converted the ADC result to ASCII.
Billy9689 wrote:

while (true)
{
intro (); //output some message so that I know the output from ADC is coming next
output_high(PIN_E5); //send high to clock (pin E5)
ADC_value = read_adc (); //read adc
volt [i] = make8(ADC_value, 1);
i++;
volt [i] = make8(ADC_value, 0);
output_low(PIN_E5); //send low to clock (pin E5)
strcat (out, volt);
puts (out); //send via bluetooth
putc('\r'); //CR
putc('\n'); //LF
delay_ms (1000);
//delay_ms (1000);
out = "TXDT ";
i = 0;
ending ();
}



Look at this thread. It shows how you can read an ADC value and then
use sprintf() to convert it to ASCII string and put it into an array.
Once you have done that, then you can use strcat() or other string functions.
http://www.ccsinfo.com/forum/viewtopic.php?t=55078
Billy9689



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Posts: 24

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PostPosted: Fri Dec 22, 2017 12:21 am     Reply with quote

Quick question to PCM programmer: You suggest that I stored the result from make8 into a char array is not correct, right? So how about I do like code below?
Code:
 void main (void)
{
   long ADC_value;
   char volt [20000];
   int hi_volt, lo_volt;
   // Some setting etc..//
   while (true)
   {
   intro (); //output some message so that I know the output from ADC is coming next
   output_high(PIN_E5); //send high to clock (pin E5)
   ADC_value = read_adc (); //read adc
   hi_volt = make8(ADC_value, 1);
   lo_volt = make8(ADC_value, 0);
   output_low(PIN_E5); //send low to clock (pin E5)
   sprintf (out, "TXDT %u", hi_volt); //combine MSB with Bluetooth header
   puts (out); //send via bluetooth
   putc('\r'); //CR
   putc('\n'); //LF
   delay_ms (1000);
   sprintf (out, "TXDT %u", lo_volt); //combine LSB with Bluetooth header
   puts (out); //send via bluetooth
   putc('\r'); //CR
   putc('\n'); //LF
   delay_ms (1000);
   ending (); //output some message so that I know the output from ADC had ended
   }
}

And I will try to study the example you give as well.
Ttelmah



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PostPosted: Fri Dec 22, 2017 1:50 am     Reply with quote

The point I was asking, is how the ADC is meant to get 'at' the specific pixel(s).
If it is CMOS image sensor, then the answer is probably 'time'. The data is actually a stream of values from the pixels, with a synchronising clock.
So appearing on the ADC pin you have a stream PIX1, PIX2, PIX3, PIX4.....
While at the same time there is a clock signal, and probably a frame and line signal as well.
Now this implies the PIC is going to need access to these clock signals so it knows where it is in the stream.
Currently you seem to just be reading the voltage and 'hoping' to hit a pixel....

Then on just reading specific pixels, it is just going to be a matter of counting to the required pixel before taking the reading(s).

Now there is then the question of the data rate?. Is the PIC ADC actually fast enough to sample and read a pixel in the time it is available on the pin?. Your comments earlier about having read the whole array suggests so, but many (most) such sensors actually clock well above the rate the PIC would be able to do this. Remember the signal has to be stable for Tsamp before you even start doing the actual conversion. The sensors like this I've used typically clock at several MHz.... If you have exactly the right CPU clock, the ADC on your PIC can be clocked up to 13.15MHz. It takes a minimum of 14 clocks to perform a sample and conversion ( 10bit mode, and this assumes your signal source has a low impedance). With 10 bit, you can save a cycle on this by overlapping sampling with the two ADC's. So the absolute best implies a pixel clock that is just over 1Mhz max. You have ADC=12 selected, which halves the rate at which you can sample. 500KHz max. What _is_ the clock rate of the sensor?. The thing then is that if the data rate is 'pushing' towards this high, you can't think about doing this manually. You'd need to be doing the readings using DMA, and have this setup in advance, and possibly trigger using a CCP to start a specified number of conversions automatically.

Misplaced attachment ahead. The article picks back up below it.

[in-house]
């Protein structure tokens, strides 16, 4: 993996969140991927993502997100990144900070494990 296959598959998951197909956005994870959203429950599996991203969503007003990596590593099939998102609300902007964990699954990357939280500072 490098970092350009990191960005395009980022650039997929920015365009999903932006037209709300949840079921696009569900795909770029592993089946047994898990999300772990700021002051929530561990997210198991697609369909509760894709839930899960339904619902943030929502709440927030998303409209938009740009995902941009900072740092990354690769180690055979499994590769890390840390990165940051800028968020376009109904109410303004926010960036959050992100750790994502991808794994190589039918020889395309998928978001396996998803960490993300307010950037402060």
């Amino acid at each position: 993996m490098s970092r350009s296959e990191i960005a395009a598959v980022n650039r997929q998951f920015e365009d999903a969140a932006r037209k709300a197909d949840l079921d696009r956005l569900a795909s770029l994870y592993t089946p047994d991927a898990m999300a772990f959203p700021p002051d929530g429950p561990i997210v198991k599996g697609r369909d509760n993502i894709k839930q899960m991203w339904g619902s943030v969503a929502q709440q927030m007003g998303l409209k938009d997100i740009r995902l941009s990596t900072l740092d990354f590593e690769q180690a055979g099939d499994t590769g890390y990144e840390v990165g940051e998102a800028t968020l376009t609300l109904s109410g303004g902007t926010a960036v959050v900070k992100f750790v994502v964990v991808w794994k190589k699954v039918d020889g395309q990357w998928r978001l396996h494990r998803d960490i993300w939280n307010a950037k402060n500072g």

You need to understand your sensor before starting to even think about code.

You clock one pin, which suggests this might be the pixel clock, but I can't believe any sensor would operate with a clock so slow (you delay for an age between clocks). Even if the sensor is 'in house' there must be a timing design for it, and details of how the sequence of data arrives at the output pin. If the clock you generate actually switches the data to the next pixel, the ADC needs to have sampling time before you read it. This is specified by the ADC_TAD_MUL_xx value in the ADC setup. Currently zero, which allows no time for sampling....
temtronic



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PostPosted: Fri Dec 22, 2017 4:13 pm     Reply with quote

OK, how about going 'back to square one' ? You say you've got working code with a serial interface (I assume to a PC). It'd be interesting to see THAT code since I have no idea HOW you can get data from a specific pixel.
Without the details about the image sensor, there are just too many variables to deal with. In theory it's an easy program:
Code:

start
acquire data
send data
loop to start...
...